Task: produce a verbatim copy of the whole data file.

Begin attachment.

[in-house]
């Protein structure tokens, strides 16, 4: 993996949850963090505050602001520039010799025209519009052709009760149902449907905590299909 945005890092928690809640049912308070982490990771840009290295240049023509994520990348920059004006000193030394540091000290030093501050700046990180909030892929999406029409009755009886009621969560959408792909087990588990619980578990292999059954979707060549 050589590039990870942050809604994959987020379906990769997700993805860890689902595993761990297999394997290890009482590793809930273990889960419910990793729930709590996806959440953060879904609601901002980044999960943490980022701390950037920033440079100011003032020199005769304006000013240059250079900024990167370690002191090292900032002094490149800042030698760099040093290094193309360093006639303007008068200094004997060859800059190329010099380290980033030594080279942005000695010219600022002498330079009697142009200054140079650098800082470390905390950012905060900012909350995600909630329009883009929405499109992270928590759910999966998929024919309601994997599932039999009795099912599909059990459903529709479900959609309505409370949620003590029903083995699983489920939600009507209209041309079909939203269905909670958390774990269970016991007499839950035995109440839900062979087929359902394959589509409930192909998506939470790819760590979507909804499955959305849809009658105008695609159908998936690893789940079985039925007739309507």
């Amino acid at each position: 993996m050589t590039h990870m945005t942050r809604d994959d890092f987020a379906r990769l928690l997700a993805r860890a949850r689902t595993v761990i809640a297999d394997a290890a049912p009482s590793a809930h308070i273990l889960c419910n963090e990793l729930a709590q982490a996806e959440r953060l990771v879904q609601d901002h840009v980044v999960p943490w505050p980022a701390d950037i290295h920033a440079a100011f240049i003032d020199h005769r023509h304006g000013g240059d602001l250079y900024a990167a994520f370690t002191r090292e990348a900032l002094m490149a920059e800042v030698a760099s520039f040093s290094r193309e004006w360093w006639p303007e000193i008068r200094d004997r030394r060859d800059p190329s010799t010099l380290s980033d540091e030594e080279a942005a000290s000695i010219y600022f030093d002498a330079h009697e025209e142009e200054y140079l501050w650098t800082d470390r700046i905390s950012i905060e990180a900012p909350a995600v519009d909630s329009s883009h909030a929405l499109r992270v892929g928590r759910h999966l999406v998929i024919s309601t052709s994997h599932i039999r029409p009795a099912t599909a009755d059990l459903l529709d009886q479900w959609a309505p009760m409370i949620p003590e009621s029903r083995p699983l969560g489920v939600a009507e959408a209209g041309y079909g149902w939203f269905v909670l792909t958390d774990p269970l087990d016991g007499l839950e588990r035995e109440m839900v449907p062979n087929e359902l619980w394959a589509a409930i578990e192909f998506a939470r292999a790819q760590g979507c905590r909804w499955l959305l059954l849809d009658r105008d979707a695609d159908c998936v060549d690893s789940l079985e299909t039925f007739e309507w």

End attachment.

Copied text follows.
[in-house]
């Protein structure tokens, strides 16, 4: 993996949850963090505050602001520039010799025209519009052709009760149902449907905590299909 945005890092928690809640049912308070982490990771840009290295240049023509994520990348920059004006000193030394540091000290030093501050700046990180909030892929999406029409009755009886009621969560959408792909087990588990619980578990292999059954979707060549 050589590039990870942050809604994959987020379906990769997700993805860890689902595993761990297999394997290890009482590793809930273990889960419910990793729930709590996806959440953060879904609601901002980044999960943490980022701390950037920033440079100011003032020199005769304006000013240059250079900024990167370690002191090292900032002094490149800042030698760099040093290094193309360093006639303007008068200094004997060859800059190329010099380290980033030594080279942005000695010219600022002498330079009697142009200054140079650098800082470390905390950012905060900012909350995600909630329009883009929405499109992270928590759910999966998929024919309601994997599932039999009795099912599909059990459903529709479900959609309505409370949620003590029903083995699983489920939600009507209209041309079909939203269905909670958390774990269970016991007499839950035995109440839900062979087929359902394959589509409930192909998506939470790819760590979507909804499955959305849809009658105008695609159908998936690893789940079985039925007739309507």
């Amino acid at each position: 993996m050589t590039h990870m945005t942050r809604d994959d890092f987020a379906r990769l928690l997700a993805r860890a949850r689902t595993v761990i809640a297999d394997a290890a049912p009482s590793a809930h308070i273990l889960c419910n963090e990793l729930a709590q982490a996806e959440r953060l990771v879904q609601d901002h840009v980044v999960p943490w505050p980022a701390d950037i290295h920033a440079a100011f240049i003032d020199h005769r023509h304006g000013g240059d602001l250079y900024a990167a994520f370690t002191r090292e990348a900032l002094m490149a920059e800042v030698a760099s520039f040093s290094r193309e004006w360093w006639p303007e000193i008068r200094d004997r030394r060859d800059p190329s010799t010099l380290s980033d540091e030594e080279a942005a000290s000695i010219y600022f030093d002498a330079h009697e025209e142009e200054y140079l501050w650098t800082d470390r700046i905390s950012i905060e990180a900012p909350a995600v519009d909630s329009s883009h909030a929405l499109r992270v892929g928590r759910h999966l999406v998929i024919s309601t052709s994997h599932i039999r029409p009795a099912t599909a009755d059990l459903l529709d009886q479900w959609a309505p009760m409370i949620p003590e009621s029903r083995p699983l969560g489920v939600a009507e959408a209209g041309y079909g149902w939203f269905v909670l792909t958390d774990p269970l087990d016991g007499l839950e588990r035995e109440m839900v449907p062979n087929e359902l619980w394959a589509a409930i578990e192909f998506a939470r292999a790819q760590g979507c905590r909804w499955l959305l059954l849809d009658r105008d979707a695609d159908c998936v060549d690893s789940l079985e299909t039925f007739e309507w």